Happy Thanksgiving, and greetings from Connecticut, where my mother's new mouse is shaped like the Viagra-sponsored Nascar car. No, I could not tell you why.

One of the nine hundred things that nobody tells you about becoming a parent is the way it changes the way you read.

I picked up WE NEED TO TALK ABOUT KEVIN, Lionel Shriver's latest, for some vacation entertainment for the weekend. I read pretty much the whole thing last night in one horrified gulp.

The book is written from the point of view of a smart, urbane mother whose almost-sixteen-year-old takes Columbine-style revenge on his classmates. It tells the story of the narrator's marriage, her ambivalence over her pregnancy, her failure to bond with baby Kevin, who seems like a bad seed from the get-go. He burns out two nannies in the space of his first year, is unbelievably sadistic to his classmates and his sister, is wearing diapers until he's six (which I found one of the most disturbing parts of all)....and it only goes downhill as he gets older.

The book was brilliantly observed, wonderfully written, with lots of trenchant points about life in America, the culture of blame, what the world expects of mothers and how quickly it lays blame at their feet when their children do horrible things (and never, one of Shriver's characters points out, at the feet of their fathers).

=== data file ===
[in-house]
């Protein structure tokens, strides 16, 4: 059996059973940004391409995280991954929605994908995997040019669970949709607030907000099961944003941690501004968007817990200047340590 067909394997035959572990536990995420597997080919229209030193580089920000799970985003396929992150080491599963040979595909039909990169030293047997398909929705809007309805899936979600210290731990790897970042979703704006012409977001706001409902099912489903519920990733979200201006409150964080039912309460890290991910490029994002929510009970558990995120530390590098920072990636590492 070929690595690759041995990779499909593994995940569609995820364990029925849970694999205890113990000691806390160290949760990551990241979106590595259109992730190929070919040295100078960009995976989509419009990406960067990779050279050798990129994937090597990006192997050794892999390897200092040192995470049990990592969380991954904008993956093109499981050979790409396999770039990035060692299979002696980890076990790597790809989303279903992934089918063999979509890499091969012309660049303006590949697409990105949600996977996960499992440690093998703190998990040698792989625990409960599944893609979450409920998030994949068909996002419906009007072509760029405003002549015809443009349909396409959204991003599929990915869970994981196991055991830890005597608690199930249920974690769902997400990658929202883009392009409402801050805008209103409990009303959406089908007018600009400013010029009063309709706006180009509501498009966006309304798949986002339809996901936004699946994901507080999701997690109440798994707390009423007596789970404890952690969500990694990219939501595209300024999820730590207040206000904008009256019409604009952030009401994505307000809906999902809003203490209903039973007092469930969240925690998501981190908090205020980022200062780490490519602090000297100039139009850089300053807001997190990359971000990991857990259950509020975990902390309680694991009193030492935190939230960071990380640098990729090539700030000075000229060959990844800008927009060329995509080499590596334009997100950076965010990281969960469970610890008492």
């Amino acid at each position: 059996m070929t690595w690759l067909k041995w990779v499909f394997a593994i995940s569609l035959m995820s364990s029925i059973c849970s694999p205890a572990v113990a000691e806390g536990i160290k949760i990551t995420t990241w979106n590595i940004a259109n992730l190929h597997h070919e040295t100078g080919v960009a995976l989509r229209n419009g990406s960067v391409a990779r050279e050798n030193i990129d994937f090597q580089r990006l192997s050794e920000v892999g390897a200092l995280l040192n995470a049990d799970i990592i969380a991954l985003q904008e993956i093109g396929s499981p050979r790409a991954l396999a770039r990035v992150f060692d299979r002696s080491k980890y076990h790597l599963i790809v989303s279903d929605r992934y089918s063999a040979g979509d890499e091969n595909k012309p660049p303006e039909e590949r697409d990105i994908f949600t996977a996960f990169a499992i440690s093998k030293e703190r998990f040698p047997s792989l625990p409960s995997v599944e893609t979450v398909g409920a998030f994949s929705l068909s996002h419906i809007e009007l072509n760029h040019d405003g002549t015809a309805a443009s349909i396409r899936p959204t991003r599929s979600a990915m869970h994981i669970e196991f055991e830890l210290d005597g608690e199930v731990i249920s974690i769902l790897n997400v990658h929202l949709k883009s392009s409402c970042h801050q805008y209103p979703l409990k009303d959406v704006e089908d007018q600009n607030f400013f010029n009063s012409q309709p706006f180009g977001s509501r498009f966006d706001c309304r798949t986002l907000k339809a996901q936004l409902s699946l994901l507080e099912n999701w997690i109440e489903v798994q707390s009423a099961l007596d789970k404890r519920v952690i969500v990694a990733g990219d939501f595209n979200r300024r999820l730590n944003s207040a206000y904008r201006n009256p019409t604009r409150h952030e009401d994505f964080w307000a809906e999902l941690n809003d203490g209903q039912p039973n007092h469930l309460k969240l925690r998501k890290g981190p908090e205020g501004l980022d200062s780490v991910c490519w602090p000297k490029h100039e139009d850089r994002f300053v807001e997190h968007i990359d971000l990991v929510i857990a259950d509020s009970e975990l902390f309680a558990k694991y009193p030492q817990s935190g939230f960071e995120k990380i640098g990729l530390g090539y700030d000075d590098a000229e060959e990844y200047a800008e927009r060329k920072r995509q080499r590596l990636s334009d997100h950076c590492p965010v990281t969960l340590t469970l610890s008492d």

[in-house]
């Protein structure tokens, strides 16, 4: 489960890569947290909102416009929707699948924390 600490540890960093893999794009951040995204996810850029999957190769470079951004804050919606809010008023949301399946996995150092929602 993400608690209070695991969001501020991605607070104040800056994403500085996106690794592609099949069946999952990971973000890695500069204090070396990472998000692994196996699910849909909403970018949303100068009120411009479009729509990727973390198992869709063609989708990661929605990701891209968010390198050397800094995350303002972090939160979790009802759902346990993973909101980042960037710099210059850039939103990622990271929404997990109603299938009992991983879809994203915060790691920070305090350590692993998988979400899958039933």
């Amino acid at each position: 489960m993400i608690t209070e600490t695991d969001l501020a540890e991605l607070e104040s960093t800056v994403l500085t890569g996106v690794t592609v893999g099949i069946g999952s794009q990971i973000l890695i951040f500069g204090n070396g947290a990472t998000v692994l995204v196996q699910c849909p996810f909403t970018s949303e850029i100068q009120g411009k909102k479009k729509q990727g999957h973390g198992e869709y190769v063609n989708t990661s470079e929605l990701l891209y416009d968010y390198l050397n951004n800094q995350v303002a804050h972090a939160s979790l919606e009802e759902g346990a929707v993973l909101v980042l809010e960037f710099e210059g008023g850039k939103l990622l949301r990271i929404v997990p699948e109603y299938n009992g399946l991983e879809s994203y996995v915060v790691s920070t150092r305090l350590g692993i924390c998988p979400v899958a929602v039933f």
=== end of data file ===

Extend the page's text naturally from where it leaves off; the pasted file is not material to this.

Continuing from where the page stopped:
But I couldn't read it with any degree of detachment. It was one of the worst things I could imagine any mother going through, and Shriver imagined it far too vividly.

My husband and I have had lots of talks about how we'd handle a nerdy, socially inept kid (having both been NSIKs ourselves, we can deliver multiple, fairly convincing versions of the "Your life will not suck like this forever" speech).

We joke sometimes about how we'd be totally bewildered by a popular, outgoing kid, but I imagine we could muddle our way through that, too.

But a child like Kevin in Shriver's book? No clue.

Anyhow. We saw MASTER AND COMMANDER today, which was great, and I bought a few new books to get me through, and La Lu debuted her new snowsuit (complete with fold-over, and thus impossible to lose mittens and foot-covering-things!)

Finally, a shoe update. Upon the recommendation of many readers, we ordered Lucy two pairs of Robeez.

Which means that now, instead of picking discarded baby socks off the floors and sidewalks, I'm picking up discarded socks and Robeez. I don't know how she's doing it, but she's kicking them off, too.

I give up.